In Government & Opposition.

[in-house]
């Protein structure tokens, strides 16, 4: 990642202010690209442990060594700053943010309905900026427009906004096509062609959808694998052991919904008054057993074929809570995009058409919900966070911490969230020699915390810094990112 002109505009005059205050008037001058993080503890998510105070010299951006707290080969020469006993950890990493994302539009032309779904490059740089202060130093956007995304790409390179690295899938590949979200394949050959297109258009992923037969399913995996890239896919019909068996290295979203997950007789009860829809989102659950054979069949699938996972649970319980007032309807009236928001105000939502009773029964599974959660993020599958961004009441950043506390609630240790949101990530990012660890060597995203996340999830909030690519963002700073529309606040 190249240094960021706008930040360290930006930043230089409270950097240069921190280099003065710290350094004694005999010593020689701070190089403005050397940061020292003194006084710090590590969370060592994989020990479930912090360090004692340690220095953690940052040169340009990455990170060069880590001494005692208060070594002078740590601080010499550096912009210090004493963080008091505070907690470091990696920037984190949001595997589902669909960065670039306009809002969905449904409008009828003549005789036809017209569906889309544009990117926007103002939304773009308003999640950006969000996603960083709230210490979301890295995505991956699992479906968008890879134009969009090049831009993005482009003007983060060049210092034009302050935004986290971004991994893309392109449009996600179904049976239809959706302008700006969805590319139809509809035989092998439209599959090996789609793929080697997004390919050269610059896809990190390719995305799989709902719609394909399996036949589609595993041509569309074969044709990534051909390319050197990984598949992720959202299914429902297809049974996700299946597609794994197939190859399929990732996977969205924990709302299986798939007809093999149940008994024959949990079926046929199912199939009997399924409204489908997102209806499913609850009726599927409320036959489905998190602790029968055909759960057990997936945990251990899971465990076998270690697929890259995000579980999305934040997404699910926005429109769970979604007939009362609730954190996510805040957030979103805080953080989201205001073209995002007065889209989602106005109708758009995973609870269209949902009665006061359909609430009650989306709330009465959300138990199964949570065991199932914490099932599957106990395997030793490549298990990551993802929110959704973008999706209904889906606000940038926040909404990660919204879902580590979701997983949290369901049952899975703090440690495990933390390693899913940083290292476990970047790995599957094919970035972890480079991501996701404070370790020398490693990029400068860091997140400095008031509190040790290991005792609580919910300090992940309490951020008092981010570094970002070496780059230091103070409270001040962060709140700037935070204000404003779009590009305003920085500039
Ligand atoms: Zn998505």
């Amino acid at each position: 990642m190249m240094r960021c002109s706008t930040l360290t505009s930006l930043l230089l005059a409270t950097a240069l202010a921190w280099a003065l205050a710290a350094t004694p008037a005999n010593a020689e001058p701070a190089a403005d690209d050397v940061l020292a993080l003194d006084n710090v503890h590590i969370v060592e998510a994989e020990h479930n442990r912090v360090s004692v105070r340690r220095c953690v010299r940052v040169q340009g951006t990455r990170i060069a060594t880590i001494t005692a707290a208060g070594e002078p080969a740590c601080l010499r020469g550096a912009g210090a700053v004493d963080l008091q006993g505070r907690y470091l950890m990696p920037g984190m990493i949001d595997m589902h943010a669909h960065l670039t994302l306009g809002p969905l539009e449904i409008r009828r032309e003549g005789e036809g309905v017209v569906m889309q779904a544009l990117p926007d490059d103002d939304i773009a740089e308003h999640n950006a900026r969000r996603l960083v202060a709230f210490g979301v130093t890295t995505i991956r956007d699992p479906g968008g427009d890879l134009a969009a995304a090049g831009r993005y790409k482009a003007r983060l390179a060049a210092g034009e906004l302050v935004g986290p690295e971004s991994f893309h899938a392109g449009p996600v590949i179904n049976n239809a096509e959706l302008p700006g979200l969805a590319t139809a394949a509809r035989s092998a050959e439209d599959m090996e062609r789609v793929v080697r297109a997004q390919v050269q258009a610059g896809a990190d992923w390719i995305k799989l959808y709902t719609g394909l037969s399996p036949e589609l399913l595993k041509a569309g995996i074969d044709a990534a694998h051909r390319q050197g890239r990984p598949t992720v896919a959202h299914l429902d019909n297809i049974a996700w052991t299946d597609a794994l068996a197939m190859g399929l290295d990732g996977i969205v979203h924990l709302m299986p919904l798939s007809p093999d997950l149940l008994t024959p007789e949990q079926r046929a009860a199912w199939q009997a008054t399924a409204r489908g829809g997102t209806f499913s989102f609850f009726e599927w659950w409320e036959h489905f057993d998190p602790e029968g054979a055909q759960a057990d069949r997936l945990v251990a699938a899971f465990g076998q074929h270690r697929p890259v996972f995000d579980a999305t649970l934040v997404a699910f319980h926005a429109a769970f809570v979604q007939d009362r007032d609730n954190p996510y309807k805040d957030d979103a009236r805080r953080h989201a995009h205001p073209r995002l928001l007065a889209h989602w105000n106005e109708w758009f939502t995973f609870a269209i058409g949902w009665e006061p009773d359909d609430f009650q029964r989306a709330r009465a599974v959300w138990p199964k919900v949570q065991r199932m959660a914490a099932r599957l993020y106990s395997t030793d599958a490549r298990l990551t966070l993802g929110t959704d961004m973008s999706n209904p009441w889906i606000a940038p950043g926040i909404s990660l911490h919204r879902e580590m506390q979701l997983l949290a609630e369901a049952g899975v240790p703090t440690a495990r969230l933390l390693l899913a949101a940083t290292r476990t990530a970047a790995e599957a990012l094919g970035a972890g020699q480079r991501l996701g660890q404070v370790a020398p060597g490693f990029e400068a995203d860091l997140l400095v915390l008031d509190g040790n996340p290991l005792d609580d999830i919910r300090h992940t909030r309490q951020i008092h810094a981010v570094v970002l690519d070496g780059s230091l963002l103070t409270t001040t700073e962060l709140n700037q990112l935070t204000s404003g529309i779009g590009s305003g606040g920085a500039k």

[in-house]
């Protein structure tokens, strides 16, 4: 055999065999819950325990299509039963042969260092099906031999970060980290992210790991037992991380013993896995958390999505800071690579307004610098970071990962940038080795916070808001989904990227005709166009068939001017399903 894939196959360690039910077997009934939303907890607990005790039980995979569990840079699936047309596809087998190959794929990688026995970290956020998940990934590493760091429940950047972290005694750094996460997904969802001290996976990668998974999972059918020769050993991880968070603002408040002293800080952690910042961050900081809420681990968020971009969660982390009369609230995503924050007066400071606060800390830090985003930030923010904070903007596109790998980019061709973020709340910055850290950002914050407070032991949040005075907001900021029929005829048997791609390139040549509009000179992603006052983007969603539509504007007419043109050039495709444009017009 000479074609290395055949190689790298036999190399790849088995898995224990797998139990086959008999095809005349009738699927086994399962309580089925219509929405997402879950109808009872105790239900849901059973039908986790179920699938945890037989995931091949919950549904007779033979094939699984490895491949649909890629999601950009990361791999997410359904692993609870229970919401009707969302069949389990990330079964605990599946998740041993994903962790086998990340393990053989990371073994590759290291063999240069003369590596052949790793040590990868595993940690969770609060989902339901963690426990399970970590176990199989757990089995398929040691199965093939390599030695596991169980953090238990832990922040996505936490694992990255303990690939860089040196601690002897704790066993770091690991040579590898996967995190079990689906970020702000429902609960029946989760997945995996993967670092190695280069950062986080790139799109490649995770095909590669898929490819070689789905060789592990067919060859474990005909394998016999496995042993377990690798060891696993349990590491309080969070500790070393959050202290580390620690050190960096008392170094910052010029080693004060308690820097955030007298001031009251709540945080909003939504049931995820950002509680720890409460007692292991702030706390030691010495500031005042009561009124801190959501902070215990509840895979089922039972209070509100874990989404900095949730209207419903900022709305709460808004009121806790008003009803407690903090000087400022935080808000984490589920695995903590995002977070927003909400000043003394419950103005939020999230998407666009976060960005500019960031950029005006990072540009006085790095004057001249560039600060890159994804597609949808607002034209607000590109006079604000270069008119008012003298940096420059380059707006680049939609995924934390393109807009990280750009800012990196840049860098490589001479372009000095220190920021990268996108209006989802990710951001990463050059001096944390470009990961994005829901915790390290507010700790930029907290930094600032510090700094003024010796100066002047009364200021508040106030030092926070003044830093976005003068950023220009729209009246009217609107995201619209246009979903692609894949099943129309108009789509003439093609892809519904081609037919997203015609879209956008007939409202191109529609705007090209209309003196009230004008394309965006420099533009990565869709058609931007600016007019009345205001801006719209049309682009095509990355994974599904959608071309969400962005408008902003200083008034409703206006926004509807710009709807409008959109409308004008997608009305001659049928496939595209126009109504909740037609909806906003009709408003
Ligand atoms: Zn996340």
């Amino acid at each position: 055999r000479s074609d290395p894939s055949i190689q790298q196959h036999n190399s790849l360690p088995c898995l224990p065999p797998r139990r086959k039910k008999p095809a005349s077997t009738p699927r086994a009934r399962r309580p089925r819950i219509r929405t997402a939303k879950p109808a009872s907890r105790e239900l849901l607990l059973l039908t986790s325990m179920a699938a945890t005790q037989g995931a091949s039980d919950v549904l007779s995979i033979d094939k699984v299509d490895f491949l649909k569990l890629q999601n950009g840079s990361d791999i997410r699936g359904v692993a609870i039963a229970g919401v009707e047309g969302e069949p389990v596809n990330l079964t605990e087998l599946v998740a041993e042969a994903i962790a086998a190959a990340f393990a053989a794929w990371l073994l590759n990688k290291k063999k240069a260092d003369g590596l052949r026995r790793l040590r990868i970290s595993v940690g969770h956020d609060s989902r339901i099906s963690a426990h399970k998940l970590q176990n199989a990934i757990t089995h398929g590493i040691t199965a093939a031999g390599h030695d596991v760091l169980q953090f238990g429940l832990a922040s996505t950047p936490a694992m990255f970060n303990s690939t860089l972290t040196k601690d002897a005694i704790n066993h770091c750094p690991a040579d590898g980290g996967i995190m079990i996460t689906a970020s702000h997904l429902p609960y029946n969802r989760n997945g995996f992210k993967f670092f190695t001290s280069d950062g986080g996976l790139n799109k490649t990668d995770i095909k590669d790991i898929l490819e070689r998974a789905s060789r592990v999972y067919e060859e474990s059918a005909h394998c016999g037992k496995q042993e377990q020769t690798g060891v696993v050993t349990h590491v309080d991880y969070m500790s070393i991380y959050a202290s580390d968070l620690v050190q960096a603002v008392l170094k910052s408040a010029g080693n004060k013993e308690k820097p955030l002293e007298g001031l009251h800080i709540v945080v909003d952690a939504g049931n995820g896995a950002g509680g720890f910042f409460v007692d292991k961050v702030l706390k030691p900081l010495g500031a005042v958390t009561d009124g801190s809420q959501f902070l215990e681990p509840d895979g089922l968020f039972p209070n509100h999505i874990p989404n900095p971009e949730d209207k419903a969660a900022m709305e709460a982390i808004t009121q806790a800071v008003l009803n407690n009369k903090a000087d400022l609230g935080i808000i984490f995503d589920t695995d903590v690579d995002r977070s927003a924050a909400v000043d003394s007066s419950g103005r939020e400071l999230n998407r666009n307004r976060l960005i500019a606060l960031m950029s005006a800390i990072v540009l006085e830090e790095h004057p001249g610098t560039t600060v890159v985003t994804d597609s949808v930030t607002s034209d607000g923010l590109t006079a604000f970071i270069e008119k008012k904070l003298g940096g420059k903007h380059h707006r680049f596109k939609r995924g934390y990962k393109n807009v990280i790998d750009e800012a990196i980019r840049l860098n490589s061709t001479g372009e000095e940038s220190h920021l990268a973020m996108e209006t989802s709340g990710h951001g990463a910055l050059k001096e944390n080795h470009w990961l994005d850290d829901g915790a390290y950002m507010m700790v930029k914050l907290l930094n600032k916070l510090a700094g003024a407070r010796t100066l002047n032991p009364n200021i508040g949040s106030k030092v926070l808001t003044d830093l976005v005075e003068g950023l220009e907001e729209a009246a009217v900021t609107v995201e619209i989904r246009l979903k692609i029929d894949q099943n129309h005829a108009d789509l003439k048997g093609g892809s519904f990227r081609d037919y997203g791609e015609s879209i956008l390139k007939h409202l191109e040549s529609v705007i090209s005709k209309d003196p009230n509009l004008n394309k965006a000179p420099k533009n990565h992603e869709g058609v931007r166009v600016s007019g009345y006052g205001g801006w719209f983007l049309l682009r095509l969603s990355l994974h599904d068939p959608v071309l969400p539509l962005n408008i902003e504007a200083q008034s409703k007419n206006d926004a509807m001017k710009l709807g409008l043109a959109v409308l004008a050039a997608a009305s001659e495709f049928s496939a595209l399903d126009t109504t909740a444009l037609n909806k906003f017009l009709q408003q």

Despite their multiplication over the last 15 years, studies on the support for assemblies composed of citizens selected by lot are rare and the few that exist analyse citizens’ attitudes towards such mini-publics as consultative bodies associated with traditional representative institutions. In this article, we examine support for citizens selected by lot as new policymakers who take the most important political decisions instead of political representatives. We contrast support for this radical democratic innovation with support for two other reforms that increase citizen participation: generic support for a greater involvement of citizens in policymaking, and specific support for citizen-initiated referendums. The goal is to understand whether the drivers of support for citizens selected by lot overlap or differ from the drivers of support for other forms of citizen participation. We rely upon data from the 2017 French Election Study.